How do you know which hinge is the right one for your project?
The array of hinges found in a local hardware store can be dizzying. First and foremost, you may be able to narrow down the selection by some major factors. Based on the size, weight, and shape of your work materials, does the hinge need to be small and delicate or heavy and durable?
Another factor to consider is that, while most hinges are reversible (either end can be mounted in the upright position); some are made for either a right- or left-hand door. One example of this is the loose-pin hinge. With this hinge, common for hanging doors, the pin must be removed from the top; therefore, you cannot reverse a loose-pin hinge. You can tell if you need a right- or left-hand hinge by standing on the outside of the door. If the door opens from you toward your right-hand side, you need right-hand hinges. If it opens from you toward your left-hand side, you need to stock up on left-hand hinges.
Also think about how much of the hinge you would like to be showing when the door is closed. If the hinge is showing, should it be decorative in nature or can it be simple and functional in design? If you would prefer most of the hinge to be concealed, will this affect the functionality and ease of use in any way?
Below is an alphabetical list of some of the most popular hinges and their common uses. If you have any questions, speak with a salesperson when you go to purchase the hinges. And happy hinging!
A version of the butt hinge, the back flap hinge is smaller and mostly used for furniture.
The main advantage of a ball bearing hinge is its status as permanently lubricated. They are a more expensive hinge and are typically used for heavy-duty door mountings, such as doors opening to a building’s exterior. They can also be useful for any doors that see excessive use.
Butt hinges are usually between 13 and 150mm in size. They come in two varieties: rigid pin (pin cannot be removed) and loose pin (pin can easily be tapped out with a screwdriver). They are used for mounting regular doors and cabinet doors. The rising butt hinge is designed for use on doors that rest on shag carpeting.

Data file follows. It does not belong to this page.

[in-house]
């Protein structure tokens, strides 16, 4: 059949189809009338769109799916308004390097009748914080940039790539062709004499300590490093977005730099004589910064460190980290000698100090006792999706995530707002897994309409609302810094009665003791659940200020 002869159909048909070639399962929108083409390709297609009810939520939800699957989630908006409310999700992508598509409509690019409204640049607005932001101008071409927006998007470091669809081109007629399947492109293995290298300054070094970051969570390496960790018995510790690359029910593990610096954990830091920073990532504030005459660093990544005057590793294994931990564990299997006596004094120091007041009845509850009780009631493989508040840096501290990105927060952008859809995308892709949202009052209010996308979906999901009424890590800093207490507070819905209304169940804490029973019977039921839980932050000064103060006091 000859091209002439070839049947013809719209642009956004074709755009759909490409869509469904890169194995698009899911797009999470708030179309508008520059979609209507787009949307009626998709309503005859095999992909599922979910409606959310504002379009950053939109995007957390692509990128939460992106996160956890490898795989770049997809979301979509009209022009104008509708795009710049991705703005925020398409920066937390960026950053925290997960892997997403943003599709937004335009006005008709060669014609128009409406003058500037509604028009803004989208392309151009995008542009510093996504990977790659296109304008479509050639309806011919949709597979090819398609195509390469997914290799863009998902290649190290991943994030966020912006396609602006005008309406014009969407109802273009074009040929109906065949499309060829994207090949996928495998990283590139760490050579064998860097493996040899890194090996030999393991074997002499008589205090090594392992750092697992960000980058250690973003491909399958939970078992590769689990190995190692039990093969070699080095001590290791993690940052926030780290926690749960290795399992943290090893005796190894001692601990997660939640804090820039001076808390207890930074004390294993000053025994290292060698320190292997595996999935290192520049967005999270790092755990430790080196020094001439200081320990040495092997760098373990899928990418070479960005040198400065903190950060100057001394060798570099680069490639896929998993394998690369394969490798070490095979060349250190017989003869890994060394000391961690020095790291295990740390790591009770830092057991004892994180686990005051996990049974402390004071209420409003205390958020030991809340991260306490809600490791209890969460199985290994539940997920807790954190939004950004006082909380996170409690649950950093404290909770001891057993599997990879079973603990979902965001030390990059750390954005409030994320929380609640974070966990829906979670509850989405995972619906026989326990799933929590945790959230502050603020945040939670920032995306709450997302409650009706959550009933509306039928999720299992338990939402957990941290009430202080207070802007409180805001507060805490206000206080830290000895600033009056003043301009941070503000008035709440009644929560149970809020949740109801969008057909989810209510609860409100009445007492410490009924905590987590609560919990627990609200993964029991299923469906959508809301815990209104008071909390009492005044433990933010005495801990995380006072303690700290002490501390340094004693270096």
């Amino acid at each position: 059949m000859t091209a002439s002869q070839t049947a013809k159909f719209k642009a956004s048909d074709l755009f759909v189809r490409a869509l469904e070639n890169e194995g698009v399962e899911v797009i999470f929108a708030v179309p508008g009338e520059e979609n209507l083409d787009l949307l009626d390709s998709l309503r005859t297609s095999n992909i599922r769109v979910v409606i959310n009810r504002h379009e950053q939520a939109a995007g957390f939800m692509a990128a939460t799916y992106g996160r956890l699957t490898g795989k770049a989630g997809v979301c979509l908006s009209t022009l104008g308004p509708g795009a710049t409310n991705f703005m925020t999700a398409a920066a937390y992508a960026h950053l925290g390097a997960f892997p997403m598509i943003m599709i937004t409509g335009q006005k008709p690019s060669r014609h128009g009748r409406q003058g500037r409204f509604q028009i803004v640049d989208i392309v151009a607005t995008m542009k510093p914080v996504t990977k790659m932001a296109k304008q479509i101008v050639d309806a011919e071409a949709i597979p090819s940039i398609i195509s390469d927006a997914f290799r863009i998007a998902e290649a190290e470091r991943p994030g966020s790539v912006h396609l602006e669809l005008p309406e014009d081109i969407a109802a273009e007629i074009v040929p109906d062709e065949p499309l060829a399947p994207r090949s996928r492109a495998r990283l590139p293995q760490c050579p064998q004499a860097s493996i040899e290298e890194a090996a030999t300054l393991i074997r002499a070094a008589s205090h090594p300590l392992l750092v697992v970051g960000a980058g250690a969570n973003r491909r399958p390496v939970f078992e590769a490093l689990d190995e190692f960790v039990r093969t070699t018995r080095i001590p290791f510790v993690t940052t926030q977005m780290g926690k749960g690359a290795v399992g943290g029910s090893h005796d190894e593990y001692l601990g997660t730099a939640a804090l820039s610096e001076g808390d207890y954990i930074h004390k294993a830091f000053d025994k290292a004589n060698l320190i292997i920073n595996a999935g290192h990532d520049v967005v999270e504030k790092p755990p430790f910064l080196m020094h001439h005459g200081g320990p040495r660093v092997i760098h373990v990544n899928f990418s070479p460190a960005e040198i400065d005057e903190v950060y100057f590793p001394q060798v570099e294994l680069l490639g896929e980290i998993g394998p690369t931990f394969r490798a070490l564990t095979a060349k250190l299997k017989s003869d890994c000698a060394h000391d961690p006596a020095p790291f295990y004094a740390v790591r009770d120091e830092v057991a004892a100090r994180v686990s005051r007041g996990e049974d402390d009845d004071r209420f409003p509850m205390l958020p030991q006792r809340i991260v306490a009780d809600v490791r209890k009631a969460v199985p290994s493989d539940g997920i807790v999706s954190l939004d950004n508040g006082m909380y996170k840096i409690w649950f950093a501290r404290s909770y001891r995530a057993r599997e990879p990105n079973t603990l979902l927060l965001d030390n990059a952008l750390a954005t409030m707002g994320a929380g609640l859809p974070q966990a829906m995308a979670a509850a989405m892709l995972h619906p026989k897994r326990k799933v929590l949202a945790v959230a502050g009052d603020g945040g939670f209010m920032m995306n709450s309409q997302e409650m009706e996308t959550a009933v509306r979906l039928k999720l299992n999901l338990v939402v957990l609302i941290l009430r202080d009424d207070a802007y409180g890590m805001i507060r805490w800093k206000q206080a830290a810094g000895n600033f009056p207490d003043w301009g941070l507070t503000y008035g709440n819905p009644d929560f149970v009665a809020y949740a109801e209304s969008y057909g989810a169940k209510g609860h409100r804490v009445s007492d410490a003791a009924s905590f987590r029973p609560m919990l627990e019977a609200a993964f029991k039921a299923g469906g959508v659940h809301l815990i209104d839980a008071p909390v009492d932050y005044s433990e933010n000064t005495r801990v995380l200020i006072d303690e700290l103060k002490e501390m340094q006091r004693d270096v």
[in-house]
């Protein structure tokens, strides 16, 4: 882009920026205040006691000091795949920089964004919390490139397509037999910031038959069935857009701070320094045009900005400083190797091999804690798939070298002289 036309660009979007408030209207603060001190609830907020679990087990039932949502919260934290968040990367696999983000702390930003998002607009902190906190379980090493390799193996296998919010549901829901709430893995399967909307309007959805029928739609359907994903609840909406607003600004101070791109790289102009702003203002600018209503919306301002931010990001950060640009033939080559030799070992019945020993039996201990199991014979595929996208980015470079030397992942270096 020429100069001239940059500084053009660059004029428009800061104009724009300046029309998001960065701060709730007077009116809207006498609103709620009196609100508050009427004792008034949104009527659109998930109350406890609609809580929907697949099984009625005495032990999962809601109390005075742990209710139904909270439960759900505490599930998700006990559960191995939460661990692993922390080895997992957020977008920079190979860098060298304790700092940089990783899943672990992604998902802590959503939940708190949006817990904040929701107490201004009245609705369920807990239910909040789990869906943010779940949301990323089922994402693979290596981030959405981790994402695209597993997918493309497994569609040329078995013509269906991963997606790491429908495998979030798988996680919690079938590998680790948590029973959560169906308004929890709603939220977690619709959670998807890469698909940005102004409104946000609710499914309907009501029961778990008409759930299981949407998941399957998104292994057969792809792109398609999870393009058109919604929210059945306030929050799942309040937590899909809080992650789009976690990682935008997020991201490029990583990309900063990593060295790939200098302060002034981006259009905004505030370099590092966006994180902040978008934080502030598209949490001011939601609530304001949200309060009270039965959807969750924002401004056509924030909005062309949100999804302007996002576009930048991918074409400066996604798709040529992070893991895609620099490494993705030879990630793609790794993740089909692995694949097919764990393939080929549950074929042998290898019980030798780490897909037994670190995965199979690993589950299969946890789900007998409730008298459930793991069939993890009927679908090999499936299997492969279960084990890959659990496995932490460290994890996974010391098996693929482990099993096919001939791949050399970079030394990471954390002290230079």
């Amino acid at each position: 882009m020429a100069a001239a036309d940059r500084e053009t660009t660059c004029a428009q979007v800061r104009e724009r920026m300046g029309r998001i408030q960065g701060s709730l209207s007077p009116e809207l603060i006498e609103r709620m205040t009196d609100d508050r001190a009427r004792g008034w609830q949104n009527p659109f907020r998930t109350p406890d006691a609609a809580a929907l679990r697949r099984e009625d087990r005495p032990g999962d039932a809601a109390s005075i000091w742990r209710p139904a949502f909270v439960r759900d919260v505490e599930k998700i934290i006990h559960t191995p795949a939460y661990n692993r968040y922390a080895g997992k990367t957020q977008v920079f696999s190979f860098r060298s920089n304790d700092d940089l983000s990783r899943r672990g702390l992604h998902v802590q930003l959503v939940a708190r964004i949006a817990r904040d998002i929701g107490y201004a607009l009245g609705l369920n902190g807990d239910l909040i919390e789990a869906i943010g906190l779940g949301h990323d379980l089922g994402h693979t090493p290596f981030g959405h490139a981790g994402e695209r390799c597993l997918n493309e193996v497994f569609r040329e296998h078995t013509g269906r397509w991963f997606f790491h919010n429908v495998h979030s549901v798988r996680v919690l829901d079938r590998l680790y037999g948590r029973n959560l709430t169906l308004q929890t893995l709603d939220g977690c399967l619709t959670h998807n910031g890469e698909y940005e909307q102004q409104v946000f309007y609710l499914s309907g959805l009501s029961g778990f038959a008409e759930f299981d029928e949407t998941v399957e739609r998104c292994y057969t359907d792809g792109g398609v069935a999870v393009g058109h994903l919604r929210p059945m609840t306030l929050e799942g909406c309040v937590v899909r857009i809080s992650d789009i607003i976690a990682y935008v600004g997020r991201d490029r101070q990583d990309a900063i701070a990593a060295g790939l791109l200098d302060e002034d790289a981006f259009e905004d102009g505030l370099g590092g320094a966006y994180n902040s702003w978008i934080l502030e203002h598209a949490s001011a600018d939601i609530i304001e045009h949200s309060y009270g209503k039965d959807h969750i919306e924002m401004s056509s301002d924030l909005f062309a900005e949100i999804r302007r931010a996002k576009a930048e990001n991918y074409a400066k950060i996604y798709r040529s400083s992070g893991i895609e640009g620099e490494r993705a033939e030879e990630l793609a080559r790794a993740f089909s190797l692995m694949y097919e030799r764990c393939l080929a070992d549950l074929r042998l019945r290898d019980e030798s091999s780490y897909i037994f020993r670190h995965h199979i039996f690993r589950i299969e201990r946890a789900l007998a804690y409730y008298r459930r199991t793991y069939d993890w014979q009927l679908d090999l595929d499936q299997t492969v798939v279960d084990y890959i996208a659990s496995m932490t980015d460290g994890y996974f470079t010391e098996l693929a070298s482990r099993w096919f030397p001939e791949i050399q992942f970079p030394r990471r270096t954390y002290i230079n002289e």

The benefits of the butterfly hinge, used on light-weight doors, lay in the variety of shapes and patterns available and their ease to fit.
The double acting hinge opens in either direction and is used mostly for folding doors.
The flush hinge is not as strong as a butt hinge, and is used mostly as a cabinet hinge. The flush hinge is recommended for use on light doors and in situations where you would prefer to conceal the entire hinge except the barrel.
Knuckle hinges are loose joint hinges that are decorative in nature. Although they can hold a significant amount of weight, their design ensures that a closed door shows only the knuckle of the hinge. Knuckle hinges are recommended for door mountings.
Offset blind hinges are designed to allow a full opening and swing-away such as that typically found on screen or storm doors.
Parliament hinges are recommended when the hinge pin must project beyond the door face.
The pivot hinge is versatile, being used for recessed doors, overlay doors, or flush doors. A benefit of the pivot hinge is that it doesn’t need a door frame for mounting.
As the name indicates, the spring loaded hinge contains a spring-loaded mechanism to automatically close the door. Models with adjustable tension features are available.
Table top hinges are recommended for situations where one leaf in a section of wood must be dropped.
Concealed hinges typically come in sizes of 25mm and 36mm. The concealed hinge’s benefits include being adjustable once fitted. It was designed for use with chipboard and MDF.
Specialty hinges include strap hinges, T hinges, and continuous hinges. Strap and T hinges are available in several sizes and are recommended for heavy installation situations. The continuous hinge, on the other hand, is used mostly on chest lids, cabinets or where a long hinge is necessary. Also called a piano hinge, the continuous hinge comes in brass or steel and in many sizes.